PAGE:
Definition: Changing your immigration classification (i.e. B-2 to F-1,
F-2 to F-1).
Applications for change of nonimmigrant status (COS) are reviewed and adjudicated by CIS. The adjudication (decision) is based upon the applicant’s ability to justify and demonstrate (through documentation) their change of intent after they arrived in the U.S.
Step 1 – Make an appointment to meet with the International Student
Advisor/DSO to discuss your specific situation. Please bring the following
documents with you to the meeting:
- Visa documentation;
- Form I-20 (if applicable);
- Form I-94 arrival/departure record (the white card in your passport).
Eligibility: In order to be eligible for a change of status,
- Qualify for a Form I-20;
- Be maintaining your current status lawfully;
- Have had a change of plans after your arrival in the U.S.
Be prepared to candidly discuss your specific situation with the International
Student Advisor/DSO. The coordinator for international student services/DSO will need
to make a determination as to whether or not you are eligible to apply
for a change of status.
Important Note: If you currently hold a J-1 Visa and wish to change your status, you must first determine if you are subject to Section 212(E) of the U.S. Immigration and Nationality Act (INA), commonly referred to as the “two year rule.” Please consult with the coordinator for international student services for further information.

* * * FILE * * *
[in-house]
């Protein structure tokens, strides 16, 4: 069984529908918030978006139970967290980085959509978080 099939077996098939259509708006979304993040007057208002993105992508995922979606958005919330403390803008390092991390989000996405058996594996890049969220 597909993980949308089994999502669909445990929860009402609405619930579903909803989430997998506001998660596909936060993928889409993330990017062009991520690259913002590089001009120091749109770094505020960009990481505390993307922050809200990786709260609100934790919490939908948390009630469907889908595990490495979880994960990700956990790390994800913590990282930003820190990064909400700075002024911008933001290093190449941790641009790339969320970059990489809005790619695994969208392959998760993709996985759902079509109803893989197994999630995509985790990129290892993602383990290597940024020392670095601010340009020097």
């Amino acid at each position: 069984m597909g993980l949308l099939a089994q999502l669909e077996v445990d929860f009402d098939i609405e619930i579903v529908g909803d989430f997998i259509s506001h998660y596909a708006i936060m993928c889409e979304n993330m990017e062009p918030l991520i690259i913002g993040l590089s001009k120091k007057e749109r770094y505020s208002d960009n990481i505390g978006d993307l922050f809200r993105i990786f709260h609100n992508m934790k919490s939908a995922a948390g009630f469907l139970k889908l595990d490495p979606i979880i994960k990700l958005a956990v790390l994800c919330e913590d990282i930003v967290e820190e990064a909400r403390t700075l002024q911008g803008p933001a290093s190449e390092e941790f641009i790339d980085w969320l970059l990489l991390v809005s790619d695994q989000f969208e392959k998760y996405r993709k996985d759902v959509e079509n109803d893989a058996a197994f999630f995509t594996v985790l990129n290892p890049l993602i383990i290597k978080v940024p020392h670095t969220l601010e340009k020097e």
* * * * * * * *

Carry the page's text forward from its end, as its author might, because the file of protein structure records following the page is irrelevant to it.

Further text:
Step 2 - You must submit an application for a change of status to CIS. The purpose of this application is to demonstrate to CIS that your intent changed after you arrived in the U.S., and that you should be granted a change of status. This application packet should be sent to CIS by certified mail, return receipt requested so that you have proof that your application packet was received. The coordinator for international student services/DSO can provide you with the materials needed to do this. Once you have all the documentation completed and assembled, the coordinator for international student services/DSO will review and photocopy your application packet. The application packet includes the following documents:
- A completed Form I-539, Application To Extend/Change Nonimmigrant Status.
- Complete parts 1 through 5 of the Form.
- For Part 4, Question 3F - Financial Support Statement must be attached.
- It is recommended that you sign the Form I-539 in blue ink. This will show the adjudicating officer that the signature is original and not photocopied.
- A letter to CIS requesting a COS. This letter should state the reason(s) for a change, how/why your intentions changed once in the U.S. and any other relevant information.
- A completed/Signed New Form I-20 or DS-2019, along with the documentation indicating financial support (i.e., bank statement; Form I-134, Affidavit of Support).
- A letter of admission to the college.
- Passport (photocopy)
- Previously issued visa documents (Form I-20, DS-2019, etc.) (photocopies)